A memo sent to city officials from chief city planner Gregg Lintern further revealed the level of changes made by Clark to city plans: 194 changes to the midtown plan and another 224 changes to the downtown plan.

The decision for the downtown plan is less policy direction, more policy "guidance" for developers, Lintern wrote, and it has direct implications for the walkability and livability of the city's neighbourhoods.

Overall, the language in the changes waters down a host of city stipulations for builders, said urban planner Sean Galbraith.

On one hand, that hits the province's goal of providing new tools to boost supply. On the other, Galbraith said, it could see more developers pushing the envelope ever further, potentially to the detriment of neighbourhood livability. 

'Deeply troubling' combination of housing policy changes

On top of concerns with the decision itself, what's "deeply troubling" for urban planner Ken Greenberg is how it meshes with the province's housing supply plan, Bill 108, which gained royal assent on Thursday.

"Bill 108 curtails the city's ability dramatically to provide park space, and curtails the city's ability to raise funds," he said.

The legislation, as CBC Toronto reported in May, aims to cut red tape, speed up housing approvals, and make housing more affordable for both would-be home-buyers and renters.

"One of the assertions being made is we have a supply problem, we just have to build more and more ... but that doesn't necessarily directly lead to affordable housing for much of the population," Greenberg echoed.

Multiple councillors have also raised similar red flags that the changes could reduce the city's ability to create supports for growing neighbourhoods by limiting the use of development charges, which are collected by municipalities to fund infrastructure ranging from transit to community centres to roads.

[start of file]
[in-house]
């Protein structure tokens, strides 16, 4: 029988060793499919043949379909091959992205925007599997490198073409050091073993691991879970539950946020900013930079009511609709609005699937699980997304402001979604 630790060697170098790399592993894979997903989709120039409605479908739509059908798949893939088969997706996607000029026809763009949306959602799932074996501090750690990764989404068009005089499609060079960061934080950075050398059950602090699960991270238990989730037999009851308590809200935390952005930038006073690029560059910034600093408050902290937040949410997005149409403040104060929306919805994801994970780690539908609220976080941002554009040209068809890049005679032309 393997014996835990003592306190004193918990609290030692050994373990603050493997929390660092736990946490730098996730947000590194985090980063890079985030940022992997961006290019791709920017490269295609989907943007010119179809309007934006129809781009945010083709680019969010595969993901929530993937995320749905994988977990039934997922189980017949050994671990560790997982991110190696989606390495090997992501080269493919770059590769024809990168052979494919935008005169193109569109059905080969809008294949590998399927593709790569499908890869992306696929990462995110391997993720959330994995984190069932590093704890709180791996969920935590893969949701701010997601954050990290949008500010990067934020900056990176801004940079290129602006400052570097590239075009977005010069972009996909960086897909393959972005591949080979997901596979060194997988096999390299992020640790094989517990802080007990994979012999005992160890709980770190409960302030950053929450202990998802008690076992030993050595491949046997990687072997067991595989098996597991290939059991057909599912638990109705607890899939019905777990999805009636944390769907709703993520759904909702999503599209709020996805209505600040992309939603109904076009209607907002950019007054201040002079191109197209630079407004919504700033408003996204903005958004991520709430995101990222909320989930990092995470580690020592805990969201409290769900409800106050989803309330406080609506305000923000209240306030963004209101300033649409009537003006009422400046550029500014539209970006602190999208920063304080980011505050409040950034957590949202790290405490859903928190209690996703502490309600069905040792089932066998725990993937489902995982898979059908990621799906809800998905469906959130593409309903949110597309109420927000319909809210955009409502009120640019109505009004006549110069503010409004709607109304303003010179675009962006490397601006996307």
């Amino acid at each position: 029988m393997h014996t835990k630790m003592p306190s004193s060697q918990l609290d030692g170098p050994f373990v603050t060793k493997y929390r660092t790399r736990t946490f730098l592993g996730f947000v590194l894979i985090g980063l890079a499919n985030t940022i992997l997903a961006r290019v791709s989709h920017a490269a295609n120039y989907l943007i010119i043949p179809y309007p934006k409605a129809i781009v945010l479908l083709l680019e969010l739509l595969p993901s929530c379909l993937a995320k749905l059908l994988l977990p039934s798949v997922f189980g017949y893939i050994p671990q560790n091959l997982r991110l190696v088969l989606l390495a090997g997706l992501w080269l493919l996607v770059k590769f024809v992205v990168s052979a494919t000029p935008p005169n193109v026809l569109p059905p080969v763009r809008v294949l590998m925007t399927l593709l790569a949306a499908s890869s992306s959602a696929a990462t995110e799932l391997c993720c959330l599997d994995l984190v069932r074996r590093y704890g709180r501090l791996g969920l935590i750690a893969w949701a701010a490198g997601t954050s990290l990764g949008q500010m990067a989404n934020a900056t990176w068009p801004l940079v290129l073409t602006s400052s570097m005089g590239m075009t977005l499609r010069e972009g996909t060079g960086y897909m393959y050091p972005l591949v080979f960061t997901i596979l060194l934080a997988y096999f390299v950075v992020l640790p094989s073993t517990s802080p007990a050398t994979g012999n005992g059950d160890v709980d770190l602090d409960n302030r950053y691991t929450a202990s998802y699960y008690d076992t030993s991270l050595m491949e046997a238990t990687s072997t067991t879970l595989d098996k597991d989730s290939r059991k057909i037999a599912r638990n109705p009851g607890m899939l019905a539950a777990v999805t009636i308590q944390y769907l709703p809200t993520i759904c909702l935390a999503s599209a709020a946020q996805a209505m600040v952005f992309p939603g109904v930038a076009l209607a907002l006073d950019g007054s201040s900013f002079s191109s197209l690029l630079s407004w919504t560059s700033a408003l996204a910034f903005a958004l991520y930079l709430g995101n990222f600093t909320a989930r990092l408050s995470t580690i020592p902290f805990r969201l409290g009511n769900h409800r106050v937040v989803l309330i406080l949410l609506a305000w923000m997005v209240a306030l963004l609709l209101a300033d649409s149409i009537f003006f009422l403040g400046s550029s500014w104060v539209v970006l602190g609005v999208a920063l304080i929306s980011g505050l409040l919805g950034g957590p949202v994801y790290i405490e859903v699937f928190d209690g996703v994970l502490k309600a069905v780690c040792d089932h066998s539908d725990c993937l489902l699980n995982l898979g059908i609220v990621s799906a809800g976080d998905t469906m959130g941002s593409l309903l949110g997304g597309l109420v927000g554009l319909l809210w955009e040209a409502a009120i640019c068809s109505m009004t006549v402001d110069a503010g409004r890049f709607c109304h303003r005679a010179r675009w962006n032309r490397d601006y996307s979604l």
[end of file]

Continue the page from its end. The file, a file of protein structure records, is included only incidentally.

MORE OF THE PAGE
The province, however, stands by both Bill 108 and Clark's decision, citing the need to boost supply around transit hubs in particular. The housing minister himself said as much on Wednesday in a letter to Tory, describing the latest changes as "absolutely necessary."

The province's housing supply legislation aims to cut red tape, speed up housing approvals, and make housing more affordable for both would-be home-buyers and renters, according to provincial officials such as Premier Doug Ford and Housing Minister Steve Clark. (Christopher Katsarov/Canadian Press)

On Thursday, his office's spokesperson said they'll also help increase the affordable housing supply near transit hubs, in areas that are typically subject to the pressures of growth and higher housing demand.

"Our new development charges and community benefits framework will ensure that growth continues to pay for growth in infrastructure and communities," added O'Driscoll, in reference to the policies outlined in Bill 108.

And, according to Galbraith, the urban planner,  it's clear the changes in Clark's decision do have an upside.

One piece in particular could offer huge benefits to the city, he argued, citing a change to the midtown plans that stresses the need for a diversity of housing options — including semi-detached homes, duplexes, triplexes, and stacked townhouses — while generally maintaining neighbourhood stability.

An extra line now added to the original plans now encourages "compatible intensification where appropriate."

"And that opens the door," Galbraith said.

The city's composition is too stark, he argued, with either low-rise homes or tall towers, and not much in the so-called "missing middle."

The subtle change in language, he said, could allow for more gradual growth opportunities — beyond areas of transit-based intensification.

About the Author

Lauren Pelley is a CBC News reporter based in Toronto. Currently covering how the COVID-19 pandemic is impacting Canadians, in Toronto and beyond. Contact her at: lauren.pelley@cbc.ca

Comments

To encourage thoughtful and respectful conversations, first and last names will appear with each submission to CBC/Radio-Canada's online communities (except in children and youth-oriented communities). Pseudonyms will no longer be permitted.

By submitting a comment, you accept that CBC has the right to reproduce and publish that comment in whole or in part, in any manner CBC chooses. Please note that CBC does not endorse the opinions expressed in comments. Comments on this story are moderated according to our Submission Guidelines. Comments are welcome while open. We reserve the right to close comments at any time.

now